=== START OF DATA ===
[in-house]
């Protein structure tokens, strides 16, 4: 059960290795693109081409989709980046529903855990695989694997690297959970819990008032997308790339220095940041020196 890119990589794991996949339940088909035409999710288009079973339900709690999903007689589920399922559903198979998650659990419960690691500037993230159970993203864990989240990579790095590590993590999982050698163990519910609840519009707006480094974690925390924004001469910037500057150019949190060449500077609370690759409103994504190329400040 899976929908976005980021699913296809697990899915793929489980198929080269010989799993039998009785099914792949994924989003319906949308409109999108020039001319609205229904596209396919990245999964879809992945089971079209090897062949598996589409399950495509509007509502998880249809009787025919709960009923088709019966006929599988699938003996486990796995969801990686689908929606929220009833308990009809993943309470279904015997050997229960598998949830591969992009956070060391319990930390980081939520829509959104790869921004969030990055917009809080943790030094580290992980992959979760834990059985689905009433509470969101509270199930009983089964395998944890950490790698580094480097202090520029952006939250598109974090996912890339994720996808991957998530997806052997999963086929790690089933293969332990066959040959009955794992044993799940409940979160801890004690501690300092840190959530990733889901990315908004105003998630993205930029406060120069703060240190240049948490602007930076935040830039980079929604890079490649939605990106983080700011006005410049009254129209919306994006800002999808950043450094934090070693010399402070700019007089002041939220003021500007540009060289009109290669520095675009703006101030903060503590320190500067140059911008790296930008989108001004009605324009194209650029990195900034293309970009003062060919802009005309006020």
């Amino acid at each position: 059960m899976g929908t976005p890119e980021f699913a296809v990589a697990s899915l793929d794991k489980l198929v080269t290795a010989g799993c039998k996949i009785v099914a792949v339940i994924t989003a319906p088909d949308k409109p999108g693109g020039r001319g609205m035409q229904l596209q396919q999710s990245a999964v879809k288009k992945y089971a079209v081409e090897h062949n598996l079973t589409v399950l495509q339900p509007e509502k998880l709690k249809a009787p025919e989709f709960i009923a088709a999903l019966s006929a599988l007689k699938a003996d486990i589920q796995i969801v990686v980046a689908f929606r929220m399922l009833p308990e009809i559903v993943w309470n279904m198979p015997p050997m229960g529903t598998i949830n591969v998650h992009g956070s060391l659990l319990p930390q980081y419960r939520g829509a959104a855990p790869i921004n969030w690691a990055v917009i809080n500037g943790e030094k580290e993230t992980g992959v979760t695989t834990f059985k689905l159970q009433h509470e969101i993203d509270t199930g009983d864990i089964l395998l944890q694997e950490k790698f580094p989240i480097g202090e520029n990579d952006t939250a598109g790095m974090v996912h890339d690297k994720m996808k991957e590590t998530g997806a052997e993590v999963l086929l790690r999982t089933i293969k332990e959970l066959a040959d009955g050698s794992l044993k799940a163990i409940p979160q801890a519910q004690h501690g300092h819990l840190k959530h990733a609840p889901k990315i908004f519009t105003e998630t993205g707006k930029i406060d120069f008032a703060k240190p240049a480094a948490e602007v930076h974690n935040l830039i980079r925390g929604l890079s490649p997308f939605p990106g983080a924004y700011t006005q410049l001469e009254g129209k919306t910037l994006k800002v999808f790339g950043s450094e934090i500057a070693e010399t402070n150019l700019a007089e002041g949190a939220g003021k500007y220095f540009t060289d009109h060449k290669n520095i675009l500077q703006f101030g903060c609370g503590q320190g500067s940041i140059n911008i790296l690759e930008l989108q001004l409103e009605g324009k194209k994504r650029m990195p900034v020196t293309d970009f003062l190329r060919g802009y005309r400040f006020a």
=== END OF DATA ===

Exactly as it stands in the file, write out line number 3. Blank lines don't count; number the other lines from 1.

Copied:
């Amino acid at each position: 059960m899976g929908t976005p890119e980021f699913a296809v990589a697990s899915l793929d794991k489980l198929v080269t290795a010989g799993c039998k996949i009785v099914a792949v339940i994924t989003a319906p088909d949308k409109p999108g693109g020039r001319g609205m035409q229904l596209q396919q999710s990245a999964v879809k288009k992945y089971a079209v081409e090897h062949n598996l079973t589409v399950l495509q339900p509007e509502k998880l709690k249809a009787p025919e989709f709960i009923a088709a999903l019966s006929a599988l007689k699938a003996d486990i589920q796995i969801v990686v980046a689908f929606r929220m399922l009833p308990e009809i559903v993943w309470n279904m198979p015997p050997m229960g529903t598998i949830n591969v998650h992009g956070s060391l659990l319990p930390q980081y419960r939520g829509a959104a855990p790869i921004n969030w690691a990055v917009i809080n500037g943790e030094k580290e993230t992980g992959v979760t695989t834990f059985k689905l159970q009433h509470e969101i993203d509270t199930g009983d864990i089964l395998l944890q694997e950490k790698f580094p989240i480097g202090e520029n990579d952006t939250a598109g790095m974090v996912h890339d690297k994720m996808k991957e590590t998530g997806a052997e993590v999963l086929l790690r999982t089933i293969k332990e959970l066959a040959d009955g050698s794992l044993k799940a163990i409940p979160q801890a519910q004690h501690g300092h819990l840190k959530h990733a609840p889901k990315i908004f519009t105003e998630t993205g707006k930029i406060d120069f008032a703060k240190p240049a480094a948490e602007v930076h974690n935040l830039i980079r925390g929604l890079s490649p997308f939605p990106g983080a924004y700011t006005q410049l001469e009254g129209k919306t910037l994006k800002v999808f790339g950043s450094e934090i500057a070693e010399t402070n150019l700019a007089e002041g949190a939220g003021k500007y220095f540009t060289d009109h060449k290669n520095i675009l500077q703006f101030g903060c609370g503590q320190g500067s940041i140059n911008i790296l690759e930008l989108q001004l409103e009605g324009k194209k994504r650029m990195p900034v020196t293309d970009f003062l190329r060919g802009y005309r400040f006020a």